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When schools first closed due to COVID-19, my initial thought (after I stopped panicking) was how important project-based learning (PBL) was going to be now. Let’s be honest – sending a ton of worksheets with instructions is exhausting for both teachers and parents. It’s like planning for a sub day every day, except you still have to show up.
Teaching students through guided inquiry in a PBL activity is a fantastic way to make distance learning meaningful. But, how do you keep students accountable and engaged?
There are a few things you will need to prepare before you assign a project. It can be a bit plan-heavy at first since most scenarios run about 2-3 weeks. My pre-made PBL activities are a good place to start because all of the materials and student work pages are included.
A project that’s meaningful for your students and their families is a great place to start. My personal favorite is using decimal operations to learn about and plan a personal budget. Students get to choose a career, car, house, and much more. There are so many wonderful connections to home that both parents and siblings can participate in.
Here is what to provide students with:
- Any text or websites you’ll want them to use
- The driving question
- A schedule of each step you want them to take each day to progress towards their end product
After you assign this, your role will be to check in and support them.
The Teacher Role
In project-based learning, the teacher is there to guide and scaffold students. They provide mini-lessons (whole or small group) to students to teach them new skills, and they also ask a lot of guiding questions. Each day, they meet with students and groups to see their progress. A “to-do”, or task list, is a big driver of student work each day.
This is very similar to the roles teachers are taking during school closures. You can’t actually be with students all the time, but you can provide video mini-lessons and meet with students on video chat or over the phone. Check-ins are very important to this process.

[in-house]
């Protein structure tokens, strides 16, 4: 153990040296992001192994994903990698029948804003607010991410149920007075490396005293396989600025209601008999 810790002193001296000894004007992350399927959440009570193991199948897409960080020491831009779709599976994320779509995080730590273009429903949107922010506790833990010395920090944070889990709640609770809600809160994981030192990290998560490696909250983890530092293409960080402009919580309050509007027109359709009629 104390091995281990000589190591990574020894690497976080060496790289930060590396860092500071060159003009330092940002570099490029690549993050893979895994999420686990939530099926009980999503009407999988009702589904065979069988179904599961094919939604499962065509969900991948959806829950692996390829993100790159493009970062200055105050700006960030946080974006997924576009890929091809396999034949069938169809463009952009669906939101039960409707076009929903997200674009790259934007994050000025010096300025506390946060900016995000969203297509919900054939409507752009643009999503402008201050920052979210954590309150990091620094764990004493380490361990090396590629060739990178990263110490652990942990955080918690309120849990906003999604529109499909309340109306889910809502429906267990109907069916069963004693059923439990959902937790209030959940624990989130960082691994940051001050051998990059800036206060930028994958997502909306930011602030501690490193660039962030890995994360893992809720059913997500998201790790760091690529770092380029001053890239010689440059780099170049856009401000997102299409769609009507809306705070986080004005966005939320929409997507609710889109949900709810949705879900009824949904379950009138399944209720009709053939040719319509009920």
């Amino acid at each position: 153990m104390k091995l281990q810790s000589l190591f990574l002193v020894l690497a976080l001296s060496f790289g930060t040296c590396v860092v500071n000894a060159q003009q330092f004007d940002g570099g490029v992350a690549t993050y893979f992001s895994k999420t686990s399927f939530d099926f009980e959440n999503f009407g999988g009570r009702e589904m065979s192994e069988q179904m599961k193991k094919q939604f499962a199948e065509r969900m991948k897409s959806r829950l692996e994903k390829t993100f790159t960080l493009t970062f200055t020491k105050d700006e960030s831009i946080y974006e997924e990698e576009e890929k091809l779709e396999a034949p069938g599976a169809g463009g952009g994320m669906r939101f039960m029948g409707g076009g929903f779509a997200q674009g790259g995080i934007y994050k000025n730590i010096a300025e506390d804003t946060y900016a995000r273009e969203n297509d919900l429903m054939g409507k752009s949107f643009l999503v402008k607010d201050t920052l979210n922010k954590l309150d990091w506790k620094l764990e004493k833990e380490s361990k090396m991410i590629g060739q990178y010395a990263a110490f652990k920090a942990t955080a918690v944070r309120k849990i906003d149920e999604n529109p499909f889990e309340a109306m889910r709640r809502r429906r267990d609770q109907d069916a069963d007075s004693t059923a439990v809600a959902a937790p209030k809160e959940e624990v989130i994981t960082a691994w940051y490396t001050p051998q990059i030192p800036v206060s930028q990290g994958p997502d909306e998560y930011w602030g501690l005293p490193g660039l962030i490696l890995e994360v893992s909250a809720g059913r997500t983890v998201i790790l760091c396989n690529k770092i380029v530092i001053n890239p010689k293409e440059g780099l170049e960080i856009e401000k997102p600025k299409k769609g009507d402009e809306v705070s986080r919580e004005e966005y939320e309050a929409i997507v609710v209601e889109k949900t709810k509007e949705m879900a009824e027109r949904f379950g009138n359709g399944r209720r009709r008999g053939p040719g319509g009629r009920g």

Each day, check in with your students to see what they completed. You can do this in a discussion thread in Google Classroom, or via phone or video chat. Write down any common struggles and plan for how to assist your class with those. If there’s something you know your students will struggle with, such as adding fractions, pre-record a short lesson showing them how to do it. This is also good for their parents to be able to watch if they’re trying to help them.
My favorite benefit of using project-based learning for distance learning is that I don’t have to send activities every day. Students spend a couple of weeks working through the project, many adding in things they’re interested in related to the topic along the way. I can focus on guiding them along and supporting each individual student.
You also don’t have to explain 20 different activities to parents each week. You explain what will happen with the project and can touch base as needed. Parents are really overwhelmed right now too, so this will be a relief for them!
The topics I choose rely heavily on real-life scenarios, and parents really understand these. Kids love them, too!
I truly believe that once kids return to school, we will have a lot more digital and project-based learning. This has been a good trial of our skills as educators, and I know we’re going to come out ahead with even better strategies for our classrooms!